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    Yeah, the mess caused by NY's chaotic redistricting should definitely be part of the story here too. I'm not sure how much time was given between that last redistricting (that made it more competitive) and the actual election, but I seem to recall it not being a lot, and in fact they were still redistricting after the election
    – T.E.D.
    Commented Feb 22, 2023 at 20:32
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    I know in my state we have a particular "perrinial candidate" for the Democrats who is in fact a very problematic person. Like a history of restraining orders a mile long. However, there really wasn't much sense spending any of our very very limited financial resources as a party getting the word out about him during the general the one time he made it out of the US Senate primary, because 2/3 Oklahomans are going to vote against the "(D)" next to his name anyway. Nobody's donating to him though. So I understand exactly where those local Repubs were coming from.
    – T.E.D.
    Commented Feb 22, 2023 at 20:37

The US media landscape is a post-apocalyptic mess. The loss of newspaper subscriptions and classified ad revenue means that the budgets of US media that aren't click bait or internationally known is tiny, and even big internationally known media are struggling.

Journalists jobs are to make revenue for their media company. And looking into politicians backgrounds will usually not generate a pile of revenue. So they don't have the time.

A small local paper did it, and found some smell. But it was one race, and it wasn't a guaranteed story (Republican candidate lies about charity? That is a tiny scandal compared to what goes on every day), so not many other people picked it up.

Journalists fact checking? Where is the profit in that? You just say "claimed" next to what someone says and wash your hands of it. Actually verifying something is true takes time and money and doesn't generate revenue. Maybe a few high profile (newpapers who value their reputation) or inefficient workers (why are you fact checking and not generating clickbiat? please remember to post any spelling corrections in the comments!) do that kind of thing.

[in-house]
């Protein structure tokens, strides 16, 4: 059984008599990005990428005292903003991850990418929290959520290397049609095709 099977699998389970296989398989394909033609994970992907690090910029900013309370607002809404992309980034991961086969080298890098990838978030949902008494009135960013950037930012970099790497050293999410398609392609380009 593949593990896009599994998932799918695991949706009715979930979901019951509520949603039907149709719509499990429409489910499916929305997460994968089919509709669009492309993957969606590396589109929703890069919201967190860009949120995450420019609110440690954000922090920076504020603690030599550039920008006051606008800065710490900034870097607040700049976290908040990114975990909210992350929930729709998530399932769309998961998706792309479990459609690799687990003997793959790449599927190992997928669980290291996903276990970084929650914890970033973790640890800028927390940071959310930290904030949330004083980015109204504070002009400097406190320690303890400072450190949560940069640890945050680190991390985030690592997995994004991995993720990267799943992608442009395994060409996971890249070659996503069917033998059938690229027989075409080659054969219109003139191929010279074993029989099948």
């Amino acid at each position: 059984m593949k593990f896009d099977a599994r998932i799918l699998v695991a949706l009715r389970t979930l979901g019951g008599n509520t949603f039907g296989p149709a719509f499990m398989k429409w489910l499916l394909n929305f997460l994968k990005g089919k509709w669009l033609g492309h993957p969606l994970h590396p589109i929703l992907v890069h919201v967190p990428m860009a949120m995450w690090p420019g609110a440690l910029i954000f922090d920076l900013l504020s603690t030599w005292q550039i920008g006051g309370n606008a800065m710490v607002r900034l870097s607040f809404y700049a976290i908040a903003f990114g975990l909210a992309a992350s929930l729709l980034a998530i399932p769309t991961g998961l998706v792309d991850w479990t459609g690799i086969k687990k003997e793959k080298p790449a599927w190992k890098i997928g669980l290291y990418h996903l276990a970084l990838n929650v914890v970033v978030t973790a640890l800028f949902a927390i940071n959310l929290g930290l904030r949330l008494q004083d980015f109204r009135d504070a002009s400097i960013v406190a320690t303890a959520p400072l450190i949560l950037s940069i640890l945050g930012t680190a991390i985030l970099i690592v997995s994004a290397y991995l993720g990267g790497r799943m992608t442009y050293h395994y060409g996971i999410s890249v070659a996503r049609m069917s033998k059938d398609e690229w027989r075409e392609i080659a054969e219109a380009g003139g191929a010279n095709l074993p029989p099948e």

Party officials job is to gain power for their party and themselves. As they don't have the ability to change a candidate, looking for and finding out dirty laundry of their own congress candidate has little real upside. They don't care if the candidate is a horrible person, they care if they win the seat. And with tribalism run rampant, a candidate for a party elsewhere being a horrible person doesn't even matter that much to voters.

By the time Santos got nominated, any attempt to replace them would bring attention to the race and reduce the chance of winning the seat. Before Santos got nominated, he was one of many 1000s of people, many of them crackpots, running for nomination. "Party machines" sometimes go after crackpots, but Santos was running for nomination in a seat which had a low chance of success -- burning party machine capital on opposing crackpots there was low return on investment. No serious candidate with power wanted that nomination!

Really, the opposing party nominee did drop the ball. They are about the only people with a real incentive to make Santos lose. The fraud information the local paper uncovered should have been a sign they should spend a bit more money digging.

With enough lead time and the extent of the lies, they might have gotten some free press and swung the election.


I'm going to answer this question by asking and answering a different one:

Who has an incentive to investigate the lies of a Republican candidate in 2023?

The Republican party? Nope, they've discovered that their base will vote for the Republican candidate, no matter how immoral that candidate may be.

The Democrats? Nope, because they know the above is true - hence spending time and money to "expose" a Republican candidate is a waste, since it won't change Republican votes; and Democratic voters aren't going to vote Republican anyway. It might flip a few independents, but that's unlikely to make an appreciable difference; better to spend that time and money on encouraging Democrat voters to vote.

That pretty much leaves nobody except the media. And since the general public effectively no longer cares about how terrible a candidate is or isn't, there's not much profit for a member of the press to do this research and publish it - unless you're angling for a Pulitzer. And that's without taking into consideration the ever-increasing influence of political money in newspapers, which is liable to "disincentivise" publication of articles that go against the owners' political leanings.

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    This isn't true as the 2022 midterms show when they did not win as many seats in the house as expected. From what I have heard this is due to the election denial views that some of the candidates had causing their democrat opponents to win.
    – Joe W
    Commented Feb 23, 2023 at 20:55